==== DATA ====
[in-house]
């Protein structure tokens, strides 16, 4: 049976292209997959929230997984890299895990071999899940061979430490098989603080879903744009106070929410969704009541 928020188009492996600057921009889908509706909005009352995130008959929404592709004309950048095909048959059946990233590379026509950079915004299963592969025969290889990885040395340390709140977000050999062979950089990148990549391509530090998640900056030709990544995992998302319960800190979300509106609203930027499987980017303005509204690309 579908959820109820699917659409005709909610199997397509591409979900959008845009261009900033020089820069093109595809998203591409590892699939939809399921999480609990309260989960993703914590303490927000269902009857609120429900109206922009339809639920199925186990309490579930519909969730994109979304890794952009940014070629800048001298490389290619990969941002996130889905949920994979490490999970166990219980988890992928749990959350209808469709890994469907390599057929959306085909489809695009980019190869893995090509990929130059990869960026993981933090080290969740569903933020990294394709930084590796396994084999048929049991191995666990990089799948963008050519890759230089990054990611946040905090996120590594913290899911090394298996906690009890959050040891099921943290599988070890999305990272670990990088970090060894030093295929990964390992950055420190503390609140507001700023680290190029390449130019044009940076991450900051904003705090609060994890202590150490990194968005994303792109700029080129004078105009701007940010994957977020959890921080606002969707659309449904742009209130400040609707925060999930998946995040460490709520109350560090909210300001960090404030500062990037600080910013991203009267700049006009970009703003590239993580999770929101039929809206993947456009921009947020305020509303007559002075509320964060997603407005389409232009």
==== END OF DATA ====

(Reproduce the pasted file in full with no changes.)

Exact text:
[in-house]
């Protein structure tokens, strides 16, 4: 049976292209997959929230997984890299895990071999899940061979430490098989603080879903744009106070929410969704009541 928020188009492996600057921009889908509706909005009352995130008959929404592709004309950048095909048959059946990233590379026509950079915004299963592969025969290889990885040395340390709140977000050999062979950089990148990549391509530090998640900056030709990544995992998302319960800190979300509106609203930027499987980017303005509204690309 579908959820109820699917659409005709909610199997397509591409979900959008845009261009900033020089820069093109595809998203591409590892699939939809399921999480609990309260989960993703914590303490927000269902009857609120429900109206922009339809639920199925186990309490579930519909969730994109979304890794952009940014070629800048001298490389290619990969941002996130889905949920994979490490999970166990219980988890992928749990959350209808469709890994469907390599057929959306085909489809695009980019190869893995090509990929130059990869960026993981933090080290969740569903933020990294394709930084590796396994084999048929049991191995666990990089799948963008050519890759230089990054990611946040905090996120590594913290899911090394298996906690009890959050040891099921943290599988070890999305990272670990990088970090060894030093295929990964390992950055420190503390609140507001700023680290190029390449130019044009940076991450900051904003705090609060994890202590150490990194968005994303792109700029080129004078105009701007940010994957977020959890921080606002969707659309449904742009209130400040609707925060999930998946995040460490709520109350560090909210300001960090404030500062990037600080910013991203009267700049006009970009703003590239993580999770929101039929809206993947456009921009947020305020509303007559002075509320964060997603407005389409232009």